“We believe it is important for shipping companies to send a clear signal to the rest of the value chain that the technology can be realized in a short time and that there will be demand for carbon-neutral fuel.” The company’s goal is to be net zero emissions by 2040.

Meanwhile, Höegh Autoliners recently signed a four-year contract with a major East Asian car producer for the transport of mainly electronic vehicles (EVs) from Asia to Europe.

“We are happy to have been chosen as the preferred shipping partner for another world-leading car producer. We take pride in the trust given to us for bringing their prestigious brands to their end users in Europe in the upcoming years,” said Enger.

Wallenius has also been active. It recently concluded a three-year contract with what it described as “a leading global player in the premium car segment”. Interestingly, the deal, which is worth in excess of US$1B, involves Wallenius Wilhelmsen providing the car company with a full suite of shipping and logistics services while committing to the use of biofuel. It has a two-year extension clause.

“We see manufacturers shifting priorities and increasingly looking for solutions which provide predictability in their supply chains,” said Lasse Kristoffersen, president and CEO at Wallenius Wilhelmsen. “In this case, it means longer-term contracts encompassing both logistics and shipping services. This goes hand in hand with Wallenius Wilhelmsen’s goal of being a total solution provider in finished vehicle logistics.”

This latest deal follows multi-year contracts signed in January with one of the world’s biggest manufacturers of construction and mining equipment and a leading distributor of automobiles in the US. Respectively signed for three- and two-year periods, Wallenius Wilhelmsen said the deals were worth US$1B and US$200M over the lifetime of the contracts and based on anticipated cargo volumes.

It also stressed that both of the agreements included “direct support for Wallenius Wilhelmsen’s decarbonization initiatives, such as the use of biofuel, technical and operational improvements to the existing fleet, and the development of new technologies”.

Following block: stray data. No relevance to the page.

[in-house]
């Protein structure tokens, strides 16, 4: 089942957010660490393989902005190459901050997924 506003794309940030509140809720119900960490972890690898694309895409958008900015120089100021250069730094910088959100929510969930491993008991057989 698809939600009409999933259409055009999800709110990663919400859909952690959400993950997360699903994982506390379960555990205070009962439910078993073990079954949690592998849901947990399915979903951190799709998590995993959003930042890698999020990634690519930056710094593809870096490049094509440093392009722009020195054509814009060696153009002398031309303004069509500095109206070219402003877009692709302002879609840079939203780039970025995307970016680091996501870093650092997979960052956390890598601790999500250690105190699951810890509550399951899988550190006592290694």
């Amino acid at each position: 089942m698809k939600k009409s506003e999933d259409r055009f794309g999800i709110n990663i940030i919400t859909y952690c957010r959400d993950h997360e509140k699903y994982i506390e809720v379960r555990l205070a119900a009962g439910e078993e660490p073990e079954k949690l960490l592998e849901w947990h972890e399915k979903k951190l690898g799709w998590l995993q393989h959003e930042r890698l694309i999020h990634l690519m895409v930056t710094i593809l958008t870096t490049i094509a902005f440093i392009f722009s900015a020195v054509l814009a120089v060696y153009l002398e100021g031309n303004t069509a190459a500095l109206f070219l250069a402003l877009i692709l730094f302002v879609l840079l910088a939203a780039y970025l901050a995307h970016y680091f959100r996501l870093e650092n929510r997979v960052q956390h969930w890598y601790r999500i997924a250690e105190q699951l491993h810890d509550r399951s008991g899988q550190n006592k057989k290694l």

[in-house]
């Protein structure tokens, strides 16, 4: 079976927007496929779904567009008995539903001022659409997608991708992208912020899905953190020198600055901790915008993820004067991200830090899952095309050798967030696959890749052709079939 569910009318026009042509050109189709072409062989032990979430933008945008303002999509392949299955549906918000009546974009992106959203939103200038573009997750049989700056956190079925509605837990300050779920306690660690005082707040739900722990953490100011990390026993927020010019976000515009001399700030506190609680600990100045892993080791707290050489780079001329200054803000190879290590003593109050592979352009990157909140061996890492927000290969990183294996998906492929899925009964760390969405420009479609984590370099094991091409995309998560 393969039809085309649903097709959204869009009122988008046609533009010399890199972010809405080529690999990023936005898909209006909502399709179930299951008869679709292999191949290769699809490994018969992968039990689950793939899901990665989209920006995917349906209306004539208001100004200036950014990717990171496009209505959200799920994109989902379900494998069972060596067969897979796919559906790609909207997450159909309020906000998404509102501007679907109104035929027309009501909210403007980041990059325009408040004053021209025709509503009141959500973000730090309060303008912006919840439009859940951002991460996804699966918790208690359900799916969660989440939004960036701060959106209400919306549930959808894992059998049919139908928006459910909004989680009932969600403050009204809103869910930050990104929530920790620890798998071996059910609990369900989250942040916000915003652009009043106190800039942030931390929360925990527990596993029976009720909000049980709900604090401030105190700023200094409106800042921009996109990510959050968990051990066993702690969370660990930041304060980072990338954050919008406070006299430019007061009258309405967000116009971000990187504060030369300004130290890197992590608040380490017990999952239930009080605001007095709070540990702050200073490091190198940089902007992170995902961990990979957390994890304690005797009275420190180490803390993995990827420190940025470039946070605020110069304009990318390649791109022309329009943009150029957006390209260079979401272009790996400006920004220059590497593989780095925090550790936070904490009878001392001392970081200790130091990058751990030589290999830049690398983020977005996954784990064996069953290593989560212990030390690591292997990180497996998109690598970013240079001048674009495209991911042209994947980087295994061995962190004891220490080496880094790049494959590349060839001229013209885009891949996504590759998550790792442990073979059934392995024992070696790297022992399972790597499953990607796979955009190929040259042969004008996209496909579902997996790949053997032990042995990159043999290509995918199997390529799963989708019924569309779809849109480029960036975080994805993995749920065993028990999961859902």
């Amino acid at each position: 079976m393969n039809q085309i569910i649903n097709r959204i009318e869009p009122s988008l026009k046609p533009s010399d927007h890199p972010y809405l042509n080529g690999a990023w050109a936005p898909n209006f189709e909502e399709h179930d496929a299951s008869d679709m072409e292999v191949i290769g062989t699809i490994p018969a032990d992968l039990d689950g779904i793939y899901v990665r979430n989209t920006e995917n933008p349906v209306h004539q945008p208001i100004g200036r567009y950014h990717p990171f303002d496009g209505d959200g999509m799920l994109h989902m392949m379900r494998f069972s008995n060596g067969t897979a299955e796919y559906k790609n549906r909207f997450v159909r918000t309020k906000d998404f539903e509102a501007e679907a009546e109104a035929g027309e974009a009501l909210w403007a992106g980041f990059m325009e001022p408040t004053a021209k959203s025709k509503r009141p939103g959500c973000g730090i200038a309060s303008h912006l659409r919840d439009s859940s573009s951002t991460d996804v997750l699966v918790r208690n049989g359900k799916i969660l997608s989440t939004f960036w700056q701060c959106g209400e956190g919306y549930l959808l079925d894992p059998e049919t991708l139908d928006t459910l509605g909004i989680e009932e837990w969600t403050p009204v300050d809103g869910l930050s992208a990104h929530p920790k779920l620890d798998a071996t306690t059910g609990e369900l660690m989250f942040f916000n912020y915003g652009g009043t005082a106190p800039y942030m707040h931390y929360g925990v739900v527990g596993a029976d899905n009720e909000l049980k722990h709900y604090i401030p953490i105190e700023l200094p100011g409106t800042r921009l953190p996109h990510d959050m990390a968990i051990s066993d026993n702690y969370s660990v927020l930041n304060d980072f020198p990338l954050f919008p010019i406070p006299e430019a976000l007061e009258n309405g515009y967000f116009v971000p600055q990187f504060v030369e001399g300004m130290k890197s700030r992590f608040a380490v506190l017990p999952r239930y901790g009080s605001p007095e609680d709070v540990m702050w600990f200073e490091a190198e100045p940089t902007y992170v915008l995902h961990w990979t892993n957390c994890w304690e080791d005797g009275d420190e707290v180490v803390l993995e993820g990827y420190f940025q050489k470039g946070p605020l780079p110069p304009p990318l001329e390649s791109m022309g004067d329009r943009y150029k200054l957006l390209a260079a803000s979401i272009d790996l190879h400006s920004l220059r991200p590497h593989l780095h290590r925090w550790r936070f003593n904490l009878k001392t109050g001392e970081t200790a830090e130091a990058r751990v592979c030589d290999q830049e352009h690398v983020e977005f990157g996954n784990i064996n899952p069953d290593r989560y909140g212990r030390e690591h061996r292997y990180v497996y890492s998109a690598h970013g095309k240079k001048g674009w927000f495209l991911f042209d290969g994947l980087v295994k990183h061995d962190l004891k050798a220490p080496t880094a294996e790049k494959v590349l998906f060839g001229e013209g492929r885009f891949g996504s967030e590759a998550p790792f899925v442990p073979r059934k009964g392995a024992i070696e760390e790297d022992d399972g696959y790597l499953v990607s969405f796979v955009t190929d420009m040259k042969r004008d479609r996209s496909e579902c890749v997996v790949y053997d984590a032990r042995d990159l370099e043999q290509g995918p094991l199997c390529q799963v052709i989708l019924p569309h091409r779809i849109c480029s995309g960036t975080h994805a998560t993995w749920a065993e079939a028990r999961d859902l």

“Continuing our positive start to 2024, these two separate, significant multi-year contracts further strengthen our existing partnerships with key customers in the high and heavy and automotive segments, extending predictability for both the customer and Wallenius Wilhelmsen,” explained Pia Synnerman, chief customer officer at Wallenius Wilhelmsen.

Driving efficiencies

Car carrying companies are also looking at ways of improving their operating efficiencies as a means of cutting costs and speeding up operations, particularly when it comes to loading vehicles when multiple ports of call are involved.

Working closely with the Japan Cargo Tally Corporation (JCTC), which has developed the J-CARPS system, Mitsui OSK Lines (MOL) has been the first to implement it in Japan. It involves cars being counted and checked by JCTC at the loading port and a cargo loading plan prepared for the next one.

Previously, information related to the location and volume of cars to be moved was handled separately by MOL and JCTC, with this information then shared by email. The J-CARPS system allows data to be centralized into a unified system and in a standardized format, while its file attachment function and simple message sending function streamline the process.

This means stakeholders, including shipping companies, stevedores, and JCTC, are able to communicate and collaborate seamlessly within the system and also access and update loading plans and performance data in real-time. MOL believes J-CARPS will speed up the car loading process in Japan and help car carriers achieve further operating efficiencies.